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We often see a farm full of different species of animals living together. It can sometimes make us wonder if there are any implications about the types of animals that can leave peacefully around another. More specifically, can goats and chickens live together? Both animals are of different types, a mammal and a bird. It could really make us worry if a chicken might get trampled by the sheer force of a herd of goats or goats can get annoyed by the loud noises of chickens.
Goats are far larger than chickens. A closed environment for both animals can really impose a question of putting the smaller type of animal in harm’s way. Also, goats are not deep sleepers. They can be easily awakened by noises of chickens especially when they crow early in the morning or late midnight. It leaves you with a possibility that your goats will get less sleep and can affect their health through the process.
Due to these concerns and issues about both animals living together, this article is dedicated to educate and inform you whether or not can goats and chickens live together. It is a short guide that will provide you with some enlightenment and relief if you already have a small/large farms, pens or coops with different types of animals residing under the same roof.
Can Goats and Chickens Live Together
It’s highly possible that chickens can live alongside goats or vice versa. Many people have been long doing this, especially farmers with only a few spaces of land to spare. This is very common for small farms or home/backyard farms.
Here’s a short funny video of a goat trying to befriend a chicken:
Some people have been raising chickens and enjoying fresh eggs every day and commonly, have decided to get a dairy goat breeds to enjoy the luxury of fresh milk. It’s a self-sufficient step for small farms and home/backyard farms. The idea is great but there are some pros and cons in keeping them together.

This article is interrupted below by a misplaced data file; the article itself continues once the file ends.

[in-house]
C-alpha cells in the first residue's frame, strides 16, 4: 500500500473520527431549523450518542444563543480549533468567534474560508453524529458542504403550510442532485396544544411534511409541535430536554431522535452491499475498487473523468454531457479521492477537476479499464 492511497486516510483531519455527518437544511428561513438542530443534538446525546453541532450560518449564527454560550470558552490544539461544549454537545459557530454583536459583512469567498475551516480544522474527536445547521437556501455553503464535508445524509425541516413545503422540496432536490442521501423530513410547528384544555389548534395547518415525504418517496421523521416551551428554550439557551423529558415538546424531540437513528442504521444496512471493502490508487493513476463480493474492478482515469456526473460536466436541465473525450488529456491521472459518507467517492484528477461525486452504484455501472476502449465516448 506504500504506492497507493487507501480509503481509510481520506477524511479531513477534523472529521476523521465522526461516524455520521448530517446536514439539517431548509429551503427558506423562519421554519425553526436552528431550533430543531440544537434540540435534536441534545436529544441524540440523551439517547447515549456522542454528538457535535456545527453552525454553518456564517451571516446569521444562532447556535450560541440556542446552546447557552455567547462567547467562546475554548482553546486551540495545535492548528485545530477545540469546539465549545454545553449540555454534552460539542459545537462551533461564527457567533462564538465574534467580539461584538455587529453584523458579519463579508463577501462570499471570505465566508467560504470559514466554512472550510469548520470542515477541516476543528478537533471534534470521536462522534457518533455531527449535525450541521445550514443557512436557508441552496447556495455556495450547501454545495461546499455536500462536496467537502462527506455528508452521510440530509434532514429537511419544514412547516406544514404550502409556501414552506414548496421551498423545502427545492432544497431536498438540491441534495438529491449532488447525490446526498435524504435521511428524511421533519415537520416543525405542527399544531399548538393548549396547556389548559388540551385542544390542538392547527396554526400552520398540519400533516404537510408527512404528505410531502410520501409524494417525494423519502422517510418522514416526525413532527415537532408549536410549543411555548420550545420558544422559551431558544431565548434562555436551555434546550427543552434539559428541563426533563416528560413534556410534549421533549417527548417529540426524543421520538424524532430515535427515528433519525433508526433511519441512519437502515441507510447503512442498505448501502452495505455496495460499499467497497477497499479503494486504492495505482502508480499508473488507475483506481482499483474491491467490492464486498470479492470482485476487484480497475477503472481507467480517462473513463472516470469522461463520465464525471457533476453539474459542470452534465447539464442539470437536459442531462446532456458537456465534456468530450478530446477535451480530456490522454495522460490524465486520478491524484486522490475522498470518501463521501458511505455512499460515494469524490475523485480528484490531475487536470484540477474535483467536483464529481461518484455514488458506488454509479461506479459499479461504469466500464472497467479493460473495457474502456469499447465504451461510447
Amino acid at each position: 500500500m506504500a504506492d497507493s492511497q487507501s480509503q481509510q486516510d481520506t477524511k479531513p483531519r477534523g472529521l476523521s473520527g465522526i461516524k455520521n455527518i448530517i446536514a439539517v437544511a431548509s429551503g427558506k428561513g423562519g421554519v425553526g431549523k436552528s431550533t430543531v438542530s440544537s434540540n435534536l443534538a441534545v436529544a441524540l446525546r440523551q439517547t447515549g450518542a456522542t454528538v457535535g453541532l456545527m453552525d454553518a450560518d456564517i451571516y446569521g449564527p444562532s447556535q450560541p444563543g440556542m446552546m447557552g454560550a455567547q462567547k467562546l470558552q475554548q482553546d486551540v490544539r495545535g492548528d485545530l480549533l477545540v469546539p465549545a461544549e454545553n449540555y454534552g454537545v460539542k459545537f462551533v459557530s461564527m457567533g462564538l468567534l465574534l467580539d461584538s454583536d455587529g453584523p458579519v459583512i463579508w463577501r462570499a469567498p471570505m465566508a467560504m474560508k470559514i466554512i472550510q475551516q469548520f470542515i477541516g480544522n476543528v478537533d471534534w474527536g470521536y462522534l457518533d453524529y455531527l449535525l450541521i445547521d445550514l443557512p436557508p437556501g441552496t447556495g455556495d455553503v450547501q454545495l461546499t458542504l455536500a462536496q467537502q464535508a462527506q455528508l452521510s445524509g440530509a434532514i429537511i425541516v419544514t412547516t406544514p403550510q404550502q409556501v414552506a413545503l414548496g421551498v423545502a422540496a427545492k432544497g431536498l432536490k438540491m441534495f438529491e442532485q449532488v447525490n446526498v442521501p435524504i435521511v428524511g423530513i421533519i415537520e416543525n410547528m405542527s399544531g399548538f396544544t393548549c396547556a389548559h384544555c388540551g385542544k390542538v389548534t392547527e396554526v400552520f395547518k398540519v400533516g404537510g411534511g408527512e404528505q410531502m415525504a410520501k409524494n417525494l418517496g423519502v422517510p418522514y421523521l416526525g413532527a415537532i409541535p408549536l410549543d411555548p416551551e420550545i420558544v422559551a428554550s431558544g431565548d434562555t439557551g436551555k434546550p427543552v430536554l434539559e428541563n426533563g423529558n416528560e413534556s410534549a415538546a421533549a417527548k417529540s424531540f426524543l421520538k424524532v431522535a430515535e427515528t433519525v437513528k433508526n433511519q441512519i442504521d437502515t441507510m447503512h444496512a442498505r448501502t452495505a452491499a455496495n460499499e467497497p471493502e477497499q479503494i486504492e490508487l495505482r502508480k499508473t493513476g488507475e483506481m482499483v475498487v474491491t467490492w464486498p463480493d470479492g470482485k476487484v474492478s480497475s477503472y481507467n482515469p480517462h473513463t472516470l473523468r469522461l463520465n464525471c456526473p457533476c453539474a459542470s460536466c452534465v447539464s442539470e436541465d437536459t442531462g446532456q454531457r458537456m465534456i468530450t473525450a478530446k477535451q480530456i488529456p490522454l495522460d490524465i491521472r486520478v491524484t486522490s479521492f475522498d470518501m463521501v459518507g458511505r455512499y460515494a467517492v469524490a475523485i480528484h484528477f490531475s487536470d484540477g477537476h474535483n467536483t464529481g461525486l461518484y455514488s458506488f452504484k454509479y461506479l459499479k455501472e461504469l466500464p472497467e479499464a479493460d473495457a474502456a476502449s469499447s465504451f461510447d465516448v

Goats and chickens combined and living together can result to an efficient work and cleanup crew. Goats are highly efficient when it comes to cleaning your land’s pastures. Not to mention that they are quite picky about what they eat. They usually chew on unwanted roots that sprout out, dried/dead grasses, shrubs, etc. Just don’t let your goats come across your garden as they can eat all of your flowers because they are highly attracted with freshly scented flowers.
Chickens will keep watch with mouse and insects running around the area. Insects that eat through your flowers will be picked by chickens one at a time. Hapless mouse will be terrified of living in your area as they are prey for chickens. Adding to that, goat’s ration can be kept clean by chickens.
Having both types of animals could really provide your home some milk and egg production. It can save you a lot and allow you to enjoy fresh from the farm milk and eggs. Also, goats do not post any threats with the eggs laid by your chickens. They are herbivorous and do not have any interest in eating or playing around with chicken eggs. The same with when a goat produces milk. Chickens leave them be with their business and you can enjoy both of their production with no further repercussions.
Although they can live alongside each other peacefully, you should consider segregating chickens on one side and goats on the other side. Chickens are unhygienic and messy. They poop at almost anywhere and even on their sleep. Goats do not like a mess and can get stressed with all this chicken dirt around the area where they sleep.
In addition, chicken might get food and water supply contaminated with germs and bacteria from their feet as they step on the feeds. Goats do not like their food being stepped on. You can actually try it out on hays. Try to step on hay and smear it dirt. They won’t eat the hay no matter how hungry they are.
A chicken being stepped on by a goat is always a risk when it comes to putting both animals together. Chickens have a strong, flexible, nimble body where it greatly minimizes the chance of incurring fatal body injuries when a goat steps on them accidentally. However, baby chickens or chicks might be a problem. Just make sure if you have baby chickens around, keep them enclosed in their chicken coop and keep them from wandering around the area.
Goats perform head-butts as well. That is how they play with other animals, including humans. They just do the occasional head-butts for fun and amusement. It’s one of their interactive ways to play around. However, keep an open mind about accidents. Goat may not perform hard and strong head-butts to chickens but you always need to expect the unexpected.
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